Husky was still working on Monday to isolate the oil that spilled from the line into Coxhill Creek near Calgary. The company said there was no flowing water at the site of the spill and that the spill was light. No wildlife was harmed by the spill, according to the province regulator.

Although the spill was light, the company said it occurred in an area with difficult terrain that is making the cleanup process slow.

Husky Energy also noted that its leak detection system was operational, but the spill was not identified until it was seen by a worker. Husky said an investigation will answer why the pipeline leak detection system did not flag the spill.

Calgary Herald


Federal Judge to Rule on Dakota Access Pipeline Work by Next Week

Federal Judge James Boasberg told lawyers that he will decide within the next week whether to temporarily halt construction on the last section of the Dakota Access Pipeline over claims from two Native American tribes that the pipeline violates their religious rights.

Boasberg said he will issue a ruling before oil begins flowing in the pipeline. He has ordered pipeline developer Energy Transfer Partners to update him weekly on when oil would be ready to flow through the line after construction is complete.

The Standing Rock and Cheyenne River Sioux tribes want Boasberg to order the U.S. Army Corps of Engineers to withdraw permission from Energy Transfer Partners to lay pipe under the Missouri River as it violates their right to practice their religion, according to claims in court.

The religion claim is new to the court hearings, as the tribes first claimed the pipeline would potentially contaminate water supply and ruin sacred sites. Boasberg questioned the legitimacy of the argument, and both the Army Corps and Energy Transfer Partners say his questioning is due to the delay of the tribes' claim.

Boasberg ruled at a past hearing that as long as oil is not flowing in the pipeline, there was no imminent harm to the tribes.

Energy Transfer Partners is finishing the last section of the 1,172-mile pipeline and estimates that it will be operating no later than early April.

ABC News

TransCanada Applies for Keystone XL Route Permit in Nebraska

TransCanada last week filed an application with the Nebraska Public Service Commission to route its revived $8 billion Keystone XL pipeline through the state and expects a decision this year from the commission.

The 1,179-mile oil pipeline was under review for six years and ultimately rejected under the Obama administration. President Donald Trump then approved the project and invited TransCanada to reapply for a permit just a few days after he took office in January.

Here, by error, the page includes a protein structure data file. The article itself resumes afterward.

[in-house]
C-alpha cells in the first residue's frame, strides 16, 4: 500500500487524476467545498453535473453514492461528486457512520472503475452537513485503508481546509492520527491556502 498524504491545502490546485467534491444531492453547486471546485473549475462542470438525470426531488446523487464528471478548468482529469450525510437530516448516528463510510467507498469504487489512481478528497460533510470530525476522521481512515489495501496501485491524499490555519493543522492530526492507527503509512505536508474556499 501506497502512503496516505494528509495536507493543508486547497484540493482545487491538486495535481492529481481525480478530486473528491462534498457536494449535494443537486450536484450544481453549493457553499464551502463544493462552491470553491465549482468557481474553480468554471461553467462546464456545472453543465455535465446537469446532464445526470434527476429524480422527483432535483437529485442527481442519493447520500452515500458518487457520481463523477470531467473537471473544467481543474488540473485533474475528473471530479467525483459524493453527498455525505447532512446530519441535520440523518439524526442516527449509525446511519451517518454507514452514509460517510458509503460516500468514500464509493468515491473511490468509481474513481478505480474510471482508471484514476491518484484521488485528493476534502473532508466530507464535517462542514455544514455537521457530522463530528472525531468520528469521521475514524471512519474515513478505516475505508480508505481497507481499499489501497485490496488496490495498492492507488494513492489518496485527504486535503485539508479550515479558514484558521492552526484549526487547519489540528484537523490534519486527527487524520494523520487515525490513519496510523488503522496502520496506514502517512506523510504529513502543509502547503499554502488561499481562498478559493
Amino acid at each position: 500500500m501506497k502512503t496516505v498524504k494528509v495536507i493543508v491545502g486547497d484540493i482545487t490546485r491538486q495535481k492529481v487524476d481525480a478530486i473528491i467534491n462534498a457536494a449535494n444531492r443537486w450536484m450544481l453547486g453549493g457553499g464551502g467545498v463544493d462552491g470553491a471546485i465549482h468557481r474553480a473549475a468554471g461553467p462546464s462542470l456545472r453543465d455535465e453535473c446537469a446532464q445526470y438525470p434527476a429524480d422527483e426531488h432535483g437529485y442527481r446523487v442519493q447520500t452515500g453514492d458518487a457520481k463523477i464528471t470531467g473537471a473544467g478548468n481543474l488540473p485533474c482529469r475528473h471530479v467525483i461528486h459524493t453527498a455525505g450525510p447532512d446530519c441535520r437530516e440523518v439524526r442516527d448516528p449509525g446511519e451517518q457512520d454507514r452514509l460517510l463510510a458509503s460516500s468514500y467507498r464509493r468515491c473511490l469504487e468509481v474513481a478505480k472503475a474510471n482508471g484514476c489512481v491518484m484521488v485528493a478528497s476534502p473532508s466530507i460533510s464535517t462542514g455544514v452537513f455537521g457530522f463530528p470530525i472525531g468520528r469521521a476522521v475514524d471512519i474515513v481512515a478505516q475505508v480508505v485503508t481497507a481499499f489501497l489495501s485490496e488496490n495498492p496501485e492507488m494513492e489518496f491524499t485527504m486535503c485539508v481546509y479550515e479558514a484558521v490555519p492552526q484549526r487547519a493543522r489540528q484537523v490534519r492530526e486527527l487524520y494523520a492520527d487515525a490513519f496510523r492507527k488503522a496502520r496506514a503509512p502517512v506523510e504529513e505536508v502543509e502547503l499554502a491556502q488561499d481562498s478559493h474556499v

The project is already receiving major opposition from Nebraska environmentalists and landowners, just as it did a few years ago when it was finally vetoed in 2015. Opponents are worried about possible oil spills and believe the project is "all risk and no reward," according to Nebraskan activist Jane Kleeb.

If built, the pipeline would carry 830,000 barrels per day of oil sands crude from Alberta, Canada to Nebraska before heading to a refining market on the Gulf Coast.

TransCanada said that although $8 billion is the most recent estimate of the cost of Keystone XL, the estimate would be refreshed this year.


Energy Transfer Completes $2 Billion Stakes Sale in Dakota Access Pipeline

Dakota Access Pipeline builder Energy Transfer Partners completed its $2 billion sale of stakes in the oil pipeline after the U.S. Army Corps of Engineers granted its regulatory approval for the company to complete construction on the line.

Energy Transfer Partners sold a 27.6 percent share of the pipeline to Enbridge and a 9.2 percent share to Marathon Petroleum. The total $2 billion stakes sale for the roughly $4 billion pipeline leaves Energy Transfer Partners with a 38.25 percent stake in the pipeline and Phillips 66 with its 25 percent stake.

The sale had been announced months ago but was put on hold while the Dakota Access Pipeline was halted due to regulatory reviews under the Obama administration. Since then, the Army Corps under the Trump administration has reversed the regulatory holdups, and construction has restarted.

Energy Transfer Partners said it will use the money from the stakes sale for debt reduction.

Fuel Fix


Marathon Petroleum Affiliate to Buy Enbridge Pipeline for $220 Million

Marathon Petroleum's affiliate MPLX announced it is purchasing a 433-mile crude oil pipeline from Enbridge for $220 million.

The 230,000-barrel-per-day Ozark pipeline begins in the Cushing, Oklahoma storage hub where it then runs to refining and pipeline systems in Illinois.

MPLX said it is planning to expand the capacity from 230,000 to 345,000 barrels per day and hopes to complete this by the middle of 2018.